Litigation Procedures

Once you speak with a lawyer about the complexity of your case, you must make a decision on whether or not to file a lawsuit immediately or endeavor to settle your case at some point prior to formal litigation. If you decide to file a lawsuit, there are different deadlines and procedures you must adhere to:

To file a law suit, papers must be filed in court and a fee must be paid. These papers are called a “Complaint or Summons and Complaint.” The person who files the lawsuit is called the plaintiff, and the company or person being sued is the defendant. You are allotted a certain amount of time from date of the accident to file and serve a copy of the Summons and Complaint to the defendant. This is called the statute of limitations. Claims against a government entity must, normally, be filed within a much shorter period of time or you may lose your right to do so. You should consult with an attorney as soon as possible after being injured to insure your rights are fully protected.

It is important to allow yourself enough time to file your lawsuit before the statute of limitations or claims filing deadline. Waiting too long can jeopardize your case resulting in it being dismissed. Click here to read about a case that is currently dealing with issues of these limitations.

You should retain an attorney as soon as possible as many attorneys will refuse to accept your case if there is not enough time to investigate and file a timely lawsuit.

Once the case is filed with the court and the defendant is served, the discovery process begins. Discovery is the exchange of information and evidence that may be used in trial. It will include sending and responding to interrogatories that are relevant to the case. Requests for documents and retrieving materials relevant to the case are also a part of the discovery phase. Medical records, work history and financial records are allowed to be accessed by either side.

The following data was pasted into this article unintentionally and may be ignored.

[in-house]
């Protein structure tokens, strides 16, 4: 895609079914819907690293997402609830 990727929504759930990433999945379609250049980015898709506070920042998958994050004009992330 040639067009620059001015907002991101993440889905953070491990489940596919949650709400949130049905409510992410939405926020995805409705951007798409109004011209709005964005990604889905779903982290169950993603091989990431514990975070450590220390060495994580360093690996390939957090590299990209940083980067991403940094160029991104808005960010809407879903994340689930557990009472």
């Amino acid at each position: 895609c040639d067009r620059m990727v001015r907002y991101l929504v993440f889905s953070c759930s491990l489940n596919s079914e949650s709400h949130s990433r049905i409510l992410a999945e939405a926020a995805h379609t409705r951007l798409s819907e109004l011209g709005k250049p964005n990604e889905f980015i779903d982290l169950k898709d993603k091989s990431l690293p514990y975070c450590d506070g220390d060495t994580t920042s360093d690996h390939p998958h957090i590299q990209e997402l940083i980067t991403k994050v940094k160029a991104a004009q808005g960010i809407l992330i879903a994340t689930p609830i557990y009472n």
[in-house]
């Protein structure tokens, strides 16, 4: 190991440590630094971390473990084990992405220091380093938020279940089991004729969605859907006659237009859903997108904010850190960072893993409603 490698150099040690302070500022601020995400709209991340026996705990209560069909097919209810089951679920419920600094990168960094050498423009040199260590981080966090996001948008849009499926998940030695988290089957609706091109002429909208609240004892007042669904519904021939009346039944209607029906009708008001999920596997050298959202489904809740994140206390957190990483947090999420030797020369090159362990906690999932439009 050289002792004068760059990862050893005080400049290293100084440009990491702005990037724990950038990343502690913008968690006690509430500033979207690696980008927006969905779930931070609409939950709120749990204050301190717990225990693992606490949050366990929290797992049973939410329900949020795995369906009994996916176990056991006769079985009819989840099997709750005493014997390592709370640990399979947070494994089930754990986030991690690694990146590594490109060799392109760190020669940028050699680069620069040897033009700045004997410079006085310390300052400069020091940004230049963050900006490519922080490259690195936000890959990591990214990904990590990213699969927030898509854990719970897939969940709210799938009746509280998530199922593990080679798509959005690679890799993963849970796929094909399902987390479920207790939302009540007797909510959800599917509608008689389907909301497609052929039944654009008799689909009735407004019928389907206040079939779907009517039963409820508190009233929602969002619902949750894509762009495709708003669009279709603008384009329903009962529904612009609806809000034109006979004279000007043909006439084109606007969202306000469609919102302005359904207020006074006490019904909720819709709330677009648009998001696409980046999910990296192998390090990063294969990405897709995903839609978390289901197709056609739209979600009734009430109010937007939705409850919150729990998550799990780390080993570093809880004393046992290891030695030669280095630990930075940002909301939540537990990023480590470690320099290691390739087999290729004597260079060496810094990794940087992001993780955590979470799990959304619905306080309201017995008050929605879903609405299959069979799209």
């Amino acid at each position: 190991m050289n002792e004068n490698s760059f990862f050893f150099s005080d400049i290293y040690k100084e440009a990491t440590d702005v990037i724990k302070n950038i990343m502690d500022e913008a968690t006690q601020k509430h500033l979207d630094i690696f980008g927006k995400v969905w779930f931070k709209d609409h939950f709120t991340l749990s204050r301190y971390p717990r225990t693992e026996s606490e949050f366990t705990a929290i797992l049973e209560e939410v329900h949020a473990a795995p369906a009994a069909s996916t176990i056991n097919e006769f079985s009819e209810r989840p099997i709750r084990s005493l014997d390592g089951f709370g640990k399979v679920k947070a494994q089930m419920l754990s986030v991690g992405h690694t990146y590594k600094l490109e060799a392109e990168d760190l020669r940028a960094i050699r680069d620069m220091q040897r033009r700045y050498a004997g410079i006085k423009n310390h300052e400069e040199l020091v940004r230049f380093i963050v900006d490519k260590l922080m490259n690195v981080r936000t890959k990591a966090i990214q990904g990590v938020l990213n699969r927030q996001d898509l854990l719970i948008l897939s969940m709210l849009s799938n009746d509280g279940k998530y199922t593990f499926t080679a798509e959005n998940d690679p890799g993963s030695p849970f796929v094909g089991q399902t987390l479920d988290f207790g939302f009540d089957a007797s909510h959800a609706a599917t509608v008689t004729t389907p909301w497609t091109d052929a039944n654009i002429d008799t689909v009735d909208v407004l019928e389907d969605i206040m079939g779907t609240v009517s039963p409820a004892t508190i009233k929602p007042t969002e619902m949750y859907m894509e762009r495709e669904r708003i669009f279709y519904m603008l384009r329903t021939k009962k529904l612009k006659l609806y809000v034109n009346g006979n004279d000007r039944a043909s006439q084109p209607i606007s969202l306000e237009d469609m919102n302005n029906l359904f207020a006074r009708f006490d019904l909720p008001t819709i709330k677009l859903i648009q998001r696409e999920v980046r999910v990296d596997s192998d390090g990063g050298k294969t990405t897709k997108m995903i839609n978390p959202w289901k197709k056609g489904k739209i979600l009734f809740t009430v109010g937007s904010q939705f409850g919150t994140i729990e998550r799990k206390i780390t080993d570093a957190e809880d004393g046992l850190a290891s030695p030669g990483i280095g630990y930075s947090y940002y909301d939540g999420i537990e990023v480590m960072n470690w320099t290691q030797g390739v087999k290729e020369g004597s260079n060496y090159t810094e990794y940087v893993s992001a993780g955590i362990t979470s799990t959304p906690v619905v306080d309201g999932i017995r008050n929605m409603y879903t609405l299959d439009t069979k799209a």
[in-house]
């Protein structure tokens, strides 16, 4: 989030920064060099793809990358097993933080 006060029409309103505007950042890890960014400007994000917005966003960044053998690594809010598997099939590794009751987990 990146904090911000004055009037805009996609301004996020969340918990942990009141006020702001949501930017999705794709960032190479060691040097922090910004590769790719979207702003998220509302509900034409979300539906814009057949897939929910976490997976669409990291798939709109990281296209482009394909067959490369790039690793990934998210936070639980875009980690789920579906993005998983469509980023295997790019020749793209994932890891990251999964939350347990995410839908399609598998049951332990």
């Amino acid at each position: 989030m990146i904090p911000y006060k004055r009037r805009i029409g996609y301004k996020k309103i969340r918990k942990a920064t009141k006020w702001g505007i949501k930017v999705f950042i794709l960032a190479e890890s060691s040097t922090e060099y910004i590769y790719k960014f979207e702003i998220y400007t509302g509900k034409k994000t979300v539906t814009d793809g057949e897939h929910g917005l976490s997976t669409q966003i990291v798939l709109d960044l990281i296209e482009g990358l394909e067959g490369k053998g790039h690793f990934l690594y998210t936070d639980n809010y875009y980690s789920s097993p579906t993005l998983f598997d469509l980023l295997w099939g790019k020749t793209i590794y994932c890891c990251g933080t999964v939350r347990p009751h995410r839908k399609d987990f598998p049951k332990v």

Depositions are a part of discovery. Depositions are face-to-face meetings with a party, witnesses, experts, family/friends, etc. where questions are asked under oath, and a reporter documents the session. This information can be referenced in trial so it is essential to prepare for your deposition with your attorney.

The discovery phase can take months or even years before it ends. Settlement discussions may occur if both sides want to resolve the case before a trial. Both parties will, many times, consent to participate in a Mediation process where a professional Mediator attempts to assist the parties to resolve the case prior to trial. Proper trial documents must be filed within 30 to 60 days before the trial date, depending on the state. These documents can include motions, trial memorandums, jury instructions and exhibit lists.

Most of the above information is discussed with your lawyer during your case, but I thought it would be relevant information for those thinking about pursuing a lawsuit. Berglund & Johnson has a very high success rate in resolving cases prior to trial because we are very prepared and utilize state-of-the-art litigation and courtroom techniques.

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